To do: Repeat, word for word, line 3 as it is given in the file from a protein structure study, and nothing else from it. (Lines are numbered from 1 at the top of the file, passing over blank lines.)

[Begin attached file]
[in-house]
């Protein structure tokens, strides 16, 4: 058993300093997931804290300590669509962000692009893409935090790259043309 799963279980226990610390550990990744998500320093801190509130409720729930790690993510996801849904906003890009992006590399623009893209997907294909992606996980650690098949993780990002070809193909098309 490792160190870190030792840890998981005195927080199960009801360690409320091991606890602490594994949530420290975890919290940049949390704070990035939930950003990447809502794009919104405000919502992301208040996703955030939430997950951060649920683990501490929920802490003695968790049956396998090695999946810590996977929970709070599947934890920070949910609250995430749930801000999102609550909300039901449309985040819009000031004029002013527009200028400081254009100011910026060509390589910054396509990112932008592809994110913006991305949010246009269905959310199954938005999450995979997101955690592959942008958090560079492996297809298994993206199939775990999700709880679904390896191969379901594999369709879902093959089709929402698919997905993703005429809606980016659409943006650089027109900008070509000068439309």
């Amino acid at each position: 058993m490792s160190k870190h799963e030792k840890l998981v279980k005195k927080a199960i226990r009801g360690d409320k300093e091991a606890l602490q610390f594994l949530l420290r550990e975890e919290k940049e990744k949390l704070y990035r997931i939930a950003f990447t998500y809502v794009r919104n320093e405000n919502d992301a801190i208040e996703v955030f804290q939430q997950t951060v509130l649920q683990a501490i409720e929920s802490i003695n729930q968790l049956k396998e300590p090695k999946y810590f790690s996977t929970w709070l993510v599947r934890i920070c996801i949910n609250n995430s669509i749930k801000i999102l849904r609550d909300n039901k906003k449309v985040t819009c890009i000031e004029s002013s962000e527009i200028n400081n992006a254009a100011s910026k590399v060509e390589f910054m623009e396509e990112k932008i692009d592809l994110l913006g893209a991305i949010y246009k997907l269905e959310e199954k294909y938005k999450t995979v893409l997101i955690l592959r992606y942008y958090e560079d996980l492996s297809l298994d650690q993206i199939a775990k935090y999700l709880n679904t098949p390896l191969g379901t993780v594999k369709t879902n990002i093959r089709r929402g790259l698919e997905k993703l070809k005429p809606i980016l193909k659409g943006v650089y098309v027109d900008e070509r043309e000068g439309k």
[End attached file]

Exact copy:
């Amino acid at each position: 058993m490792s160190k870190h799963e030792k840890l998981v279980k005195k927080a199960i226990r009801g360690d409320k300093e091991a606890l602490q610390f594994l949530l420290r550990e975890e919290k940049e990744k949390l704070y990035r997931i939930a950003f990447t998500y809502v794009r919104n320093e405000n919502d992301a801190i208040e996703v955030f804290q939430q997950t951060v509130l649920q683990a501490i409720e929920s802490i003695n729930q968790l049956k396998e300590p090695k999946y810590f790690s996977t929970w709070l993510v599947r934890i920070c996801i949910n609250n995430s669509i749930k801000i999102l849904r609550d909300n039901k906003k449309v985040t819009c890009i000031e004029s002013s962000e527009i200028n400081n992006a254009a100011s910026k590399v060509e390589f910054m623009e396509e990112k932008i692009d592809l994110l913006g893209a991305i949010y246009k997907l269905e959310e199954k294909y938005k999450t995979v893409l997101i955690l592959r992606y942008y958090e560079d996980l492996s297809l298994d650690q993206i199939a775990k935090y999700l709880n679904t098949p390896l191969g379901t993780v594999k369709t879902n990002i093959r089709r929402g790259l698919e997905k993703l070809k005429p809606i980016l193909k659409g943006v650089y098309v027109d900008e070509r043309e000068g439309k």